Constantin Alajalov (1900-1987) was one of those few artists who worked concurrently for The New Yorker and The Saturday Evening Post. The February 12, 1949 cover has  a young lady in a travel office dreaming of getting away from the cold as she’s surrounded with posters advertising sunny locales. Note there is something never seen in New York City anymore: clotheslines connected from building to building. Alajalov originally drew snowflakes falling in the courtyard, but then decided to remove them when he thought: would anyone be drying clothes in a snowstorm? Probably not. So either remove the clotheslines or the snowflakes. Alajalov chose to remove the snowflakes. Continue reading

New York’s Problems And Why It Forced One Editor To Leave

What’s Wrong With New York City

This Essay By Stanley Walker, One Of The Finest Newspaper Editors In History, Will Strike Home For Anyone Who Has Ever Lived In New York

At the end of Walker’s essay we’ll reveal something remarkable about this story.

“I like to visit New York, but I wouldn’t live there if you gave it to me.” -OLD AMERICAN SAYING. Continue reading

50 Years After Marilyn Monroe’s Death – Examining The Books That Were Written About Her While She Was Living

The Fascination With Marilyn Monroe: A Look At The First Six Books About Her

Sometime during the evening or early morning hours of August 4 or 5, 1962 Marilyn Monroe died under mysterious circumstances at the age of 36. Even after fifty years to the day that she died, Marilyn Monroe may be more popular now than when she was living. Her movies are what propelled her to fame and are the way people today primarily become familiar with Marilyn. Her image is part of our popular culture. But books about Marilyn have helped her achieve a level of immortality that is not shared by any other star.

By a wide margin no other entertainment personality has been covered in books more than Marilyn Monroe. Elvis would run a distant second. Since 1953 there have been slightly more than 200 books in English that are directly about Marilyn Monroe. There are dozens more that have been printed in other languages and hundreds of others that contain chapters about her.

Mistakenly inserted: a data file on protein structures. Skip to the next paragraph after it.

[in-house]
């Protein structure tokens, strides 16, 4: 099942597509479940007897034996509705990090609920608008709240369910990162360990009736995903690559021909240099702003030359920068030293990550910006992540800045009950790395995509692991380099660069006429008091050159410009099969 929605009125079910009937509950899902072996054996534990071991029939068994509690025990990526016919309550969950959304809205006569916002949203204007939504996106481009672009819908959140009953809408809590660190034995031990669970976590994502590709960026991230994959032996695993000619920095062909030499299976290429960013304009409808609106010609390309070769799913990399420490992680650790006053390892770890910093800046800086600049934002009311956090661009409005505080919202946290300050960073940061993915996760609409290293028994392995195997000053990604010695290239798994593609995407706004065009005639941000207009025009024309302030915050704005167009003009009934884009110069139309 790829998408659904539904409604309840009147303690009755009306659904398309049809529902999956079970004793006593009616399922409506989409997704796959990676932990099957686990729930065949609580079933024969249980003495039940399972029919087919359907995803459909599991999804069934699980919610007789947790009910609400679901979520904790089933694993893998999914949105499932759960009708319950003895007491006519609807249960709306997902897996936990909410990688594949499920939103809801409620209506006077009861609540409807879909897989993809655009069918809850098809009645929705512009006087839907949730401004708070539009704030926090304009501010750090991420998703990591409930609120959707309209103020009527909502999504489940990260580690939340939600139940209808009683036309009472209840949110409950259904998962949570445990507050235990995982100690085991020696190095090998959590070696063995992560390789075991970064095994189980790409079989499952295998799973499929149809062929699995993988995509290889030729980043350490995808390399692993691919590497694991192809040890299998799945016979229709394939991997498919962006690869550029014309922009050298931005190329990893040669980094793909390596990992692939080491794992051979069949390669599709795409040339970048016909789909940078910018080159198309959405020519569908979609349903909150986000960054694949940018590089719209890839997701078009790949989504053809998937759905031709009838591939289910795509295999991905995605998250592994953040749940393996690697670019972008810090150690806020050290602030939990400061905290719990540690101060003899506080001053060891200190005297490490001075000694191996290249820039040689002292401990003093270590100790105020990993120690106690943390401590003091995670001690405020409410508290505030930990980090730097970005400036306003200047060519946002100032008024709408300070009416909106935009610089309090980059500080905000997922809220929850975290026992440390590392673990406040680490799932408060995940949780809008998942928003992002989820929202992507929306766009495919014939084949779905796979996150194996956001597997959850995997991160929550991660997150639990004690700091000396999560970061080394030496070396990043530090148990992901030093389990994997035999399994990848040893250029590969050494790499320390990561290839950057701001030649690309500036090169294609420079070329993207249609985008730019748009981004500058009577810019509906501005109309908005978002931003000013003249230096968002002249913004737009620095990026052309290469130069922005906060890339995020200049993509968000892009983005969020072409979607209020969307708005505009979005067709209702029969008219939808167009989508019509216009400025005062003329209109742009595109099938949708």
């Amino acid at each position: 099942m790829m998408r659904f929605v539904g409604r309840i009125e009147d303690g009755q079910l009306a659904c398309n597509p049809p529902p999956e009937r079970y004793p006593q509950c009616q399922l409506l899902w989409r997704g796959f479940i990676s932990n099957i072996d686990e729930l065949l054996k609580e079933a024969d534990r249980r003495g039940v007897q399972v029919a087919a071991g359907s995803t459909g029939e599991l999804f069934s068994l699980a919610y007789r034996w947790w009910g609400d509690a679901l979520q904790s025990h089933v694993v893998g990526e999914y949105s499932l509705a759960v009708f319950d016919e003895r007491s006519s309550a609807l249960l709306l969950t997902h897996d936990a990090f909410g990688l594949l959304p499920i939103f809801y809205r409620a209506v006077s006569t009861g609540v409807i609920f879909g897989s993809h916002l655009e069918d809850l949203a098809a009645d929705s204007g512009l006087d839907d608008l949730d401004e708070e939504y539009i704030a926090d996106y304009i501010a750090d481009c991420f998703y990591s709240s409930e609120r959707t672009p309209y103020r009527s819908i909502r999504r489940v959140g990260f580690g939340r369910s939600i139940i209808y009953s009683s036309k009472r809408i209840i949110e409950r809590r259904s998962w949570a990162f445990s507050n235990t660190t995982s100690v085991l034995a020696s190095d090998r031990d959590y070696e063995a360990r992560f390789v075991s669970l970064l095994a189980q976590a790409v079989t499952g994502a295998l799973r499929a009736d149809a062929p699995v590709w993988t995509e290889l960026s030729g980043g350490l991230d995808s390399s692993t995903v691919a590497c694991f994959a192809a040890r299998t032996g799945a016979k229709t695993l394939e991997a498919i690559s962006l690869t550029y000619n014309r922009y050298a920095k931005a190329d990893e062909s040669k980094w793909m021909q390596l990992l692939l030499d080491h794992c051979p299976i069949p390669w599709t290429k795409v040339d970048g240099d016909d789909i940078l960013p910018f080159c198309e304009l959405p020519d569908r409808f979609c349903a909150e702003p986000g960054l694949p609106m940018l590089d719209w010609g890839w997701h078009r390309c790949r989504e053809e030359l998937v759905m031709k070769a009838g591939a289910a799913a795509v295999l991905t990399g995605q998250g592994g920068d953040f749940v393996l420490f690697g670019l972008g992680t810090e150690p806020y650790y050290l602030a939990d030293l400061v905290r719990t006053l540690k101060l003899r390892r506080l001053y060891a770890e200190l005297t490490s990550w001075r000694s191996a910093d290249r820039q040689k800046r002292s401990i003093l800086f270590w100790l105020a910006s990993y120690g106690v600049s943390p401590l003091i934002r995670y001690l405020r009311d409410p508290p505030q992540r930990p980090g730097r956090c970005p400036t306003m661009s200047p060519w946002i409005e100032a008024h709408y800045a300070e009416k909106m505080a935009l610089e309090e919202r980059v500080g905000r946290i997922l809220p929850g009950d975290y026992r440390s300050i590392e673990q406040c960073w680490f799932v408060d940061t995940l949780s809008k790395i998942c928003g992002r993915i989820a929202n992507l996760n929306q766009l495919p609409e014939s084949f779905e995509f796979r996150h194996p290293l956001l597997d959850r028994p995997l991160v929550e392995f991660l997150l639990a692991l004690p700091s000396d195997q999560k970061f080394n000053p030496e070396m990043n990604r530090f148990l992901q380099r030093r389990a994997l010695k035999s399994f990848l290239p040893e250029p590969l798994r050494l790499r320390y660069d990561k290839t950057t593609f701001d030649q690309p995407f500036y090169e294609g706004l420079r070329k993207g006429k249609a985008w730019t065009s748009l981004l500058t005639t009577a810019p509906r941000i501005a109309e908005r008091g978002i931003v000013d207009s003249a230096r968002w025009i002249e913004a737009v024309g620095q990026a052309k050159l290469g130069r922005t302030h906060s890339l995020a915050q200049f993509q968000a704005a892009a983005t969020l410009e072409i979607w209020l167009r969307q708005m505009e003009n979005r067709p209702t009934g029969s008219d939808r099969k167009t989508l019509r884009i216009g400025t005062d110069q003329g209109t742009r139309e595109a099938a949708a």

Her movie career spanned from 1947-1962, yet only six books were written about Marilyn while she was living, with various levels of cooperation from the star herself.

The first book written about Marilyn was published with little fanfare on October 29, 1953. The Marilyn Monroe Story by Joe Franklin and Laurie Palmer, (1953 Rudolph Field Co.) distributed by Greenberg.  The book retailed in paperback for $1.00 and hardcover for $2.00. It is considered the rarest and most collectible book about Marilyn and very good condition paperback copies sell for upwards of $150 and hardcovers without the dustjacket fetch over $250 and with a nice dustjacket can sell for $500 or more.

So besides being the first book about Marilyn what makes it rare? In the early 1990’s I mentioned I owned a copy of his Marilyn book to author Joe Franklin and the longtime radio and television host told me quite a story about the book.

“I now don’t even have a copy of my own book,” Franklin said. Continue reading